Static Line Versus AFF Training

So you have decided that you want to learn to skydive – fantastic! Except now you need to choose the training system you wish to follow. You have two different choices, the AFF (Accelerated FreeFall) course, or the Static line (also known as RAPS) system. Both methods have their pros and cons, and this article explains each system briefly. The best system for you depends on a few main factors, namely your time and financial restrictions.

What are the differences between the Static Line and the AFF course?

Throughout the world, the AFF and Static line systems are used by people who have decided that they would like to learn to skydive. Both methods are well established and have their own pluses and minuses.
The average number of jumps it takes to complete the static line system is about 30 – 50 parachute descents. This method of learning to skydive is the traditional way, and students jump on their own from their very first jump. Most people who learn to skydive using this method spread their learning time over a longer period, because of the number of jumps that are required to pass the course. However, despite taking longer in time, this does spread the financial costs too.
The AFF course requires a minimum of 8 skydives to graduate, and is a much more intensive training method. Students jump with instructors holding onto them in freefall, starting off with 2 instructors on levels 1, 2 and 3, then one instructor for subsequent levels. Once these AFF skydives are completed, the student then goes on to make 10 solo ‘consolidation’ jumps. These skydives are designed for the student to consolidate the knowledge and skills learnt throughout the AFF course.
This system is designed to be undertaken over a continuous space of time, and the training can be started and completed in as little as 2 days. Financially, this does mean that there is a larger initial outlay straight away.

How many students will be training alongside me in the Static line system?

You can be taught in a group of up to 12 students whilst learning to skydive under the static line system, university students are one of the main groups of people that favour the system for this. You go through an initial ground school before making your first parachute jump, and after this jump it is quick and easy to go through the brief for your next jump. You will probably share all of the briefs, training and debriefing with the rest of your group, so will therefore have minimal time with your instructor to focus on your own personal skills.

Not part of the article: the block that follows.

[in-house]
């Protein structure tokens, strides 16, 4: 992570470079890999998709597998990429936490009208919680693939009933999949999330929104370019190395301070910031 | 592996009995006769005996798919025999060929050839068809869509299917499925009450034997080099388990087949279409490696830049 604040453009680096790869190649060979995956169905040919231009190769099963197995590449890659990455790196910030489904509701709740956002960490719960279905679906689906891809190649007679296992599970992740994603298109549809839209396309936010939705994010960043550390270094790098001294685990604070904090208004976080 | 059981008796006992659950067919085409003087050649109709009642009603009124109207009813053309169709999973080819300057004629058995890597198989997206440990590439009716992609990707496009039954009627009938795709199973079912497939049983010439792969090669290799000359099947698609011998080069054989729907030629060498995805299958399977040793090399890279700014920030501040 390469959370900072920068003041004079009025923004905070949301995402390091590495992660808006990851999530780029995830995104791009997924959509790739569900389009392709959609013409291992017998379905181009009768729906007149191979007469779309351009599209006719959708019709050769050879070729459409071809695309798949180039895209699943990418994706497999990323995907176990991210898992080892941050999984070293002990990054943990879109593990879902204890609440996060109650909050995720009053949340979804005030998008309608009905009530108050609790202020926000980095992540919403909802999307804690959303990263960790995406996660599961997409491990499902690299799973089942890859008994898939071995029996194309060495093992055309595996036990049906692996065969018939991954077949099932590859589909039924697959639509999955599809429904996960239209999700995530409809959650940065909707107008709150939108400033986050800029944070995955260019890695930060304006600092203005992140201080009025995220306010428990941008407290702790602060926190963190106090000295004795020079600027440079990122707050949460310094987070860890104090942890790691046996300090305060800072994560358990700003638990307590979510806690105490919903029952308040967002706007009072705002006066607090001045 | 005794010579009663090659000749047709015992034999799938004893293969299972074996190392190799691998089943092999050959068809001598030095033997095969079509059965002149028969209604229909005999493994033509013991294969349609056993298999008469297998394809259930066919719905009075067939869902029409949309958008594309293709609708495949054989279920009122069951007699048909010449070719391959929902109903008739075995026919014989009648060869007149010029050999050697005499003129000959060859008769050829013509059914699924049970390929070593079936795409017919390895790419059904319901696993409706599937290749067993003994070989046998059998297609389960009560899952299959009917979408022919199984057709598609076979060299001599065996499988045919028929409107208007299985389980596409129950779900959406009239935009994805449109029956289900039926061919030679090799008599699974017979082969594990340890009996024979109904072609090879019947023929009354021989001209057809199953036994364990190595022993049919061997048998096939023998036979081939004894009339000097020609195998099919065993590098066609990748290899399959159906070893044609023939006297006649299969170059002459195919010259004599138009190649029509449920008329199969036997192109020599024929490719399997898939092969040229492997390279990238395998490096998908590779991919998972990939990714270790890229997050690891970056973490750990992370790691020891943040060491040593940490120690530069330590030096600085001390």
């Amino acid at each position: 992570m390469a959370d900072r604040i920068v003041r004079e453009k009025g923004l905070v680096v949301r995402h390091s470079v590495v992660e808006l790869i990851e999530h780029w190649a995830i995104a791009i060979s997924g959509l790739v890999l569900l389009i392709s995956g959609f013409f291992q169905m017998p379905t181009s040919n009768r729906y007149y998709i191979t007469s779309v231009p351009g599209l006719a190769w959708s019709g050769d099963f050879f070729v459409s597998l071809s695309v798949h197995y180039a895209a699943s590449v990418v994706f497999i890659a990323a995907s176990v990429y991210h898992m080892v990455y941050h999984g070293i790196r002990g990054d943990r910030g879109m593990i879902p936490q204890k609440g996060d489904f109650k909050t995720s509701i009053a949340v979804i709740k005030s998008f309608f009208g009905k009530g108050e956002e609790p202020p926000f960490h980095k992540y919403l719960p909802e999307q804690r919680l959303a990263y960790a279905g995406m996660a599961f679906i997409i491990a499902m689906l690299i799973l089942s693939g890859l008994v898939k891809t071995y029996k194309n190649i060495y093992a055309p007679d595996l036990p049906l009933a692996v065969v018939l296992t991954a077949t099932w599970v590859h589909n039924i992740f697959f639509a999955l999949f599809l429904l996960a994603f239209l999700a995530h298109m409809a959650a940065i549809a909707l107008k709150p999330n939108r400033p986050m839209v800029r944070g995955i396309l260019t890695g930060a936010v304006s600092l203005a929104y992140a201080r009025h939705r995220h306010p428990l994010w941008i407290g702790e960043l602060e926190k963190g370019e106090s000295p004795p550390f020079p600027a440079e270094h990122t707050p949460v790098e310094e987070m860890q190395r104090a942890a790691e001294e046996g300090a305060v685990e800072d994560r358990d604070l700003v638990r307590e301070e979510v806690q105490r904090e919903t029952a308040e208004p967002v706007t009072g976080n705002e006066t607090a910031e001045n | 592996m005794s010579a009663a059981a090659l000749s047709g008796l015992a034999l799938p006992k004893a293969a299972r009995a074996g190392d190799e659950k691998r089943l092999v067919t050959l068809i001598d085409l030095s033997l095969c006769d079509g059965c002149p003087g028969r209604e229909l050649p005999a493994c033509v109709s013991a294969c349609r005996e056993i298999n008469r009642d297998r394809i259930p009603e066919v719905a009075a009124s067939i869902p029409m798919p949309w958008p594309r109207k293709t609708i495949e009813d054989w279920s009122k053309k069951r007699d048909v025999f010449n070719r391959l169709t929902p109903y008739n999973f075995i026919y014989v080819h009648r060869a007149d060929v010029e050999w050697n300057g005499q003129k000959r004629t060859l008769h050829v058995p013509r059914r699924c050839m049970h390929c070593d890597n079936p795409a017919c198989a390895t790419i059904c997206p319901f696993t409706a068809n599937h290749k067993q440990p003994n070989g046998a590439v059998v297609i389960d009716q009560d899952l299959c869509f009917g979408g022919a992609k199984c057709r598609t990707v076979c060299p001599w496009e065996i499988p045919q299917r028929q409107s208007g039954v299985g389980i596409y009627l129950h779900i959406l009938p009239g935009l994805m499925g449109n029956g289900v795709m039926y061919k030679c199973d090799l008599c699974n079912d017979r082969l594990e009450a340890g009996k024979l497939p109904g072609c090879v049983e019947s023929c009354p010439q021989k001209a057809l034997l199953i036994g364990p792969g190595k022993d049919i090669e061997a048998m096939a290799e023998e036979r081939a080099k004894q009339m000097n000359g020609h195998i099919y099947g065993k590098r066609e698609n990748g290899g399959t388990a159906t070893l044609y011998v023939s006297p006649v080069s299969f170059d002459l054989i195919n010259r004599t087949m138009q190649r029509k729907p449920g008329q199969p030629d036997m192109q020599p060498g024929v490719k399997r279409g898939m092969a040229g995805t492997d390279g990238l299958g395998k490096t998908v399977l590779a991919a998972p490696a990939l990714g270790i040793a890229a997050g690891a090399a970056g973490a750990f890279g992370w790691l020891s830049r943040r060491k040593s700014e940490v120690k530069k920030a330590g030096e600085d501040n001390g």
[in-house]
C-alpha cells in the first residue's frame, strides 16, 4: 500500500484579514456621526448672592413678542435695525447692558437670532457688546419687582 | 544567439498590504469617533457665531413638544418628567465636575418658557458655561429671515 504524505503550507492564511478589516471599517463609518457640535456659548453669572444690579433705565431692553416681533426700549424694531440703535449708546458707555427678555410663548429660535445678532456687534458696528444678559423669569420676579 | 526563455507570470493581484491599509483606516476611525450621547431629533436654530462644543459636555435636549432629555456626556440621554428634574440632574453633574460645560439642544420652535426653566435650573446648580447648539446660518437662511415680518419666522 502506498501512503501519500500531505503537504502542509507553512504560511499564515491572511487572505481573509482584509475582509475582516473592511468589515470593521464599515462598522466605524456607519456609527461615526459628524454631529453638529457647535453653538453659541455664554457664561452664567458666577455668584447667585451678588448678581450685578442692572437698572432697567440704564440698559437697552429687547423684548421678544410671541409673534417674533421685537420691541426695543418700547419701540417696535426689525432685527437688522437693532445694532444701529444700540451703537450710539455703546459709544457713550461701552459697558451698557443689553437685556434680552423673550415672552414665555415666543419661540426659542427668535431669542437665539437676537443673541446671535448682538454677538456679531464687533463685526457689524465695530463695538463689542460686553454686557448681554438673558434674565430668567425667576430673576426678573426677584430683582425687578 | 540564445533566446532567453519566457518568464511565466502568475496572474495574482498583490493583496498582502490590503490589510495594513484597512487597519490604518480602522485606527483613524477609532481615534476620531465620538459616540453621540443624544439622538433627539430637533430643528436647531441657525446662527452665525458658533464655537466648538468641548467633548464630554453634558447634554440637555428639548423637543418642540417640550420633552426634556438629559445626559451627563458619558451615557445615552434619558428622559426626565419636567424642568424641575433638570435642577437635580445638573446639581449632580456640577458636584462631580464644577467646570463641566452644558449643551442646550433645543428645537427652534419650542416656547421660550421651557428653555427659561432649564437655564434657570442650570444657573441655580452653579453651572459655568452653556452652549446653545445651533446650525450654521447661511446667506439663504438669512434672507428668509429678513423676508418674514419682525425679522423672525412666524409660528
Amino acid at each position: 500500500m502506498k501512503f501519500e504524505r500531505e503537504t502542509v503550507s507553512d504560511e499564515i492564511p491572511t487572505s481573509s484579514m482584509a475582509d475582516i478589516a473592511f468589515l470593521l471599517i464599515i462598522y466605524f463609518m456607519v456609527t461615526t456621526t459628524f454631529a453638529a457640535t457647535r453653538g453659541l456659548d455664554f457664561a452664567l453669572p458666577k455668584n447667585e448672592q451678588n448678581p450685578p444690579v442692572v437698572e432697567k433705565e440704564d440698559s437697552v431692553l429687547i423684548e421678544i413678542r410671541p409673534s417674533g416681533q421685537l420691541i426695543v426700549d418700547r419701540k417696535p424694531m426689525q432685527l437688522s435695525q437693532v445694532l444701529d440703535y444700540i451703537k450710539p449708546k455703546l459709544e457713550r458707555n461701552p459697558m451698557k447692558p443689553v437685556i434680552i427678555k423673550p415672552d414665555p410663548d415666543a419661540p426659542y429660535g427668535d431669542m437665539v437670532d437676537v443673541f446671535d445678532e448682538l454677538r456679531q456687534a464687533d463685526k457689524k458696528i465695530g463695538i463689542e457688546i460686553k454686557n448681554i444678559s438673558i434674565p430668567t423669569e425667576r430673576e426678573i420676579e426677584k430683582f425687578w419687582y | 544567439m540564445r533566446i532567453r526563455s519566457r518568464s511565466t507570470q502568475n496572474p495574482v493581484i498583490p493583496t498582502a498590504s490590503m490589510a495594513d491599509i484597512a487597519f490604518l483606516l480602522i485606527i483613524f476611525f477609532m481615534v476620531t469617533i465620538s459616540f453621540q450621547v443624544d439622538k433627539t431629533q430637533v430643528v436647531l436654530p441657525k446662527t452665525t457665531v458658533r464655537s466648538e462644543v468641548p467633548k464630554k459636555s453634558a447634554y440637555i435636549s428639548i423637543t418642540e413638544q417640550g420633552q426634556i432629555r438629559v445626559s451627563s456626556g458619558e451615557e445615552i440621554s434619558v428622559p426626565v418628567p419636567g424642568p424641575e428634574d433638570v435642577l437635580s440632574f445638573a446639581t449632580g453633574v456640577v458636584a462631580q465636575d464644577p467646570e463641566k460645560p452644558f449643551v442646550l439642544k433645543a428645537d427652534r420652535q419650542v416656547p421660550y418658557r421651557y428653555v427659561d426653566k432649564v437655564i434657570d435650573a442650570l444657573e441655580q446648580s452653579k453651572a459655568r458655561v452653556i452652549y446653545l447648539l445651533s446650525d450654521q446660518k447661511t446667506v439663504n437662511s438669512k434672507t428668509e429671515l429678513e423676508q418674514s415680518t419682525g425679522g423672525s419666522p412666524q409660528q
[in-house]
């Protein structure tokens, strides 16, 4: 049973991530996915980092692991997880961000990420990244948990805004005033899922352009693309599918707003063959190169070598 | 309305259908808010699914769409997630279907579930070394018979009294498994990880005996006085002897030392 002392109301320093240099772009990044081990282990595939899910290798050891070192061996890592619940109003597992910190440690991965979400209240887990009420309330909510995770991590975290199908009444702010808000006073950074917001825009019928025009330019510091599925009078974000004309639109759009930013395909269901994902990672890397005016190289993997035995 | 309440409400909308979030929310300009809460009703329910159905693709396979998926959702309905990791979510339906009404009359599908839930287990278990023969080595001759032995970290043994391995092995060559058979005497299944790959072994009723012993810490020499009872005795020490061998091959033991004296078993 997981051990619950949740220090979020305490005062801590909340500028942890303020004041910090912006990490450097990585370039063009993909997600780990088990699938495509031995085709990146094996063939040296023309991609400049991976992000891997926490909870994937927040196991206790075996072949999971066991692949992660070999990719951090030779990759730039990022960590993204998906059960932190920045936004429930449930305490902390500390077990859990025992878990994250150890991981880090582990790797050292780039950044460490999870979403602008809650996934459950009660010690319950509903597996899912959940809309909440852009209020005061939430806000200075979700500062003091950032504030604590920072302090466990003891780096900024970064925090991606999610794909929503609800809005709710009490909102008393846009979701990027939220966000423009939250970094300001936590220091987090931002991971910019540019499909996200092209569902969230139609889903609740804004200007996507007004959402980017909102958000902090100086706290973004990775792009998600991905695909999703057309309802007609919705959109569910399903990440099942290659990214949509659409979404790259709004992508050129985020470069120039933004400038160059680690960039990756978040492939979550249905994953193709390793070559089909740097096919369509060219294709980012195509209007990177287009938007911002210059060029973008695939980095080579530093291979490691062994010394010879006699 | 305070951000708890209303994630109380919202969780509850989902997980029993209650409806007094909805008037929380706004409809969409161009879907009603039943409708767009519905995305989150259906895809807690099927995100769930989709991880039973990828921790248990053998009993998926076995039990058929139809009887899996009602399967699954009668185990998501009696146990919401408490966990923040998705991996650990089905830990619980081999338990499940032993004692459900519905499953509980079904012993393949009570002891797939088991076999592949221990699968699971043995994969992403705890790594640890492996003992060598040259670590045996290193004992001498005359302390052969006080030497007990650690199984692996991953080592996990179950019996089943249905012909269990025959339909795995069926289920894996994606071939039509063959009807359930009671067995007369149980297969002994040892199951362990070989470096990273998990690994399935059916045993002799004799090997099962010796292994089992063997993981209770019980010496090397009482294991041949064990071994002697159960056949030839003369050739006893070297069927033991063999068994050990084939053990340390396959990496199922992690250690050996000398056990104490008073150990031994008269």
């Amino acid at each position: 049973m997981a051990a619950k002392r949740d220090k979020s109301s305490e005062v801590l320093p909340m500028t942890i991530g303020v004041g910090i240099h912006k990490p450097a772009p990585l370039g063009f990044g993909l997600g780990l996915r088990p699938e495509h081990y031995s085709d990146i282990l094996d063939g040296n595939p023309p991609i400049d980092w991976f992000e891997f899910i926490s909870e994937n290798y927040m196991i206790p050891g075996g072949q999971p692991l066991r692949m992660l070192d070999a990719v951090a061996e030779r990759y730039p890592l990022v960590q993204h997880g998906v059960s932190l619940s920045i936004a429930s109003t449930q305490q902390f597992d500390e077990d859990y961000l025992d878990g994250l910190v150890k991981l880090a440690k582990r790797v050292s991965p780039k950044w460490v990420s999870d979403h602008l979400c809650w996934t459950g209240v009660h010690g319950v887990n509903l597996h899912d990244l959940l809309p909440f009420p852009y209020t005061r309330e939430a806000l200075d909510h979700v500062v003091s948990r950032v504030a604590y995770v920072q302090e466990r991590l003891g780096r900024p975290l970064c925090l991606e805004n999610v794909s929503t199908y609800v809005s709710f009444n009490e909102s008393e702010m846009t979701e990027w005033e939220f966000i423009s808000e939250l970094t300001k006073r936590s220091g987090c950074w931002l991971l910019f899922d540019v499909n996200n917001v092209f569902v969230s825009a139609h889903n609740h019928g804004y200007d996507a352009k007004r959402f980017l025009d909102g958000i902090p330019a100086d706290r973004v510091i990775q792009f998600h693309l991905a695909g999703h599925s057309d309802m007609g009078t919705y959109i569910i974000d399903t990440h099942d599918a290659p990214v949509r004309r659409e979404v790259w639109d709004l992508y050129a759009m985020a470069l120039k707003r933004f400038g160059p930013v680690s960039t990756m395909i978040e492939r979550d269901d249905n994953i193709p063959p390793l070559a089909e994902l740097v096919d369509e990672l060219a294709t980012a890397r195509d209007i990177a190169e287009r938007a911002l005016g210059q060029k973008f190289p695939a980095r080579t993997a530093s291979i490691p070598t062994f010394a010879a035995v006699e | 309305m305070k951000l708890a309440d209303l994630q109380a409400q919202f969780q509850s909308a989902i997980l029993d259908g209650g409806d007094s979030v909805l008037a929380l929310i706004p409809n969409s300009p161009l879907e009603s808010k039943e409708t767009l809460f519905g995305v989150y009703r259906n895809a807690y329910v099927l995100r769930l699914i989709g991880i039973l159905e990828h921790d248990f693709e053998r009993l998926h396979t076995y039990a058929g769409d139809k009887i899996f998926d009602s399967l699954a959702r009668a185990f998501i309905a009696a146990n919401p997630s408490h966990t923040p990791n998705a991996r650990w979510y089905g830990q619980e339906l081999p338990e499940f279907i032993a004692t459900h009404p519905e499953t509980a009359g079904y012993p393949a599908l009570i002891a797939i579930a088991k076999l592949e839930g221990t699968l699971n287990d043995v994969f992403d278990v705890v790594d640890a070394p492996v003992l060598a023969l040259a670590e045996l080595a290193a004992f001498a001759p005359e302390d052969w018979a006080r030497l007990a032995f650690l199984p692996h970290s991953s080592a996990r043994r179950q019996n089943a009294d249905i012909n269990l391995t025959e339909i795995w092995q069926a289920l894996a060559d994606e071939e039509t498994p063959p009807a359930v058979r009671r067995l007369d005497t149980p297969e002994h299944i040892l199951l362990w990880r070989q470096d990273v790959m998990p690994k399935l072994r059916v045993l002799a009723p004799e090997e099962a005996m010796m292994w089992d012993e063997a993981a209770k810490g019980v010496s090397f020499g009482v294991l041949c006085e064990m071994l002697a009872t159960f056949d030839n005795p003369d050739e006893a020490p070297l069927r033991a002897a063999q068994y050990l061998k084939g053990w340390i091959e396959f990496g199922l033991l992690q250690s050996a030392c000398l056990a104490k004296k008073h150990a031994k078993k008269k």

How many students will be training alongside me in with the AFF system?

The AFF method of training is best suited to a one on one instructor/student ratio. This is due to the shorter time period that the course is experienced over. On AFF levels 1, 2 and 3, you will be skydiving with two AFF instructors on each skydive. This makes sure that every student has the maximum teaching time and training from their AFF instructor, and therefore able to work on any difficulties you as a student may have. Before each AFF skydive you will undertake a detailed brief, going through the skydive with your instructor. After each skydive you will sit down with your AFF instructor for a detailed debrief. Every AFF skydive is filmed by your instructor, so you can watch the video of your skydive and see exactly what you are doing in freefall, focusing on any areas for improvement. This video is invaluable as a learning aid, and it is not uncommon for static line students to convert to the AFF system in order to solve problems such as turning in freefall, due to the insight and freefall teaching time that the AFF system offers.

Will by instructor be jumping with me on each skydive?

With the static line system, you start jumping at lower altitudes and your parachute is automatically deployed. As you progress through the system, the altitude and therefore freefall delay increase. As a result, the instruction you get focuses on your body position on exit, and your canopy control. Later on in the course, when you start having a freefall delay you will be deploying your own canopy, still jumping alone. You will be fully drilled and briefed on your emergency procedures, however you are on your own should something not go as planned.
Learning to skydive on the AFF system, you have your instructor jump with you and give you teaching whilst in freefall using hand signals. Your AFF instructor will only ever be an arms length away- allowing your instructor to assist you should you encounter any difficulties. As an AFF student, your instructor communicates with you to help you improve your body position whilst in freefall, allowing you to actually learn in the air. This is a big plus point, and is what makes the AFF course ‘accelerated’, for the reason that you receive in air tuition. Your instructor will be able to tailor the course to your specific requirements, and give you more freedom in freefall.

Should I go abroad to learn to skydive?

Weather. One of the advantages of learning to skydive using the Static line method is the lower altitude that you jump from in the earlier stages of the program. The first five parachute descents are made from 3,500 ft, so should there be cloud cover (as you may find in the UK), you may still be able to jump. As long as the cloud is above their exit altitude, static line students can still jump. AFF students need a minimum exit altitude of 9000ft to jump, so the cloud base must be above this height. The AFF course is designed to be completed over a continuous time period, so many AFF students complete the course abroad. Spain and Florida are popular destinations, and better weather means more skydives, less delays, and therefore less chance of needing to repeat any levels.


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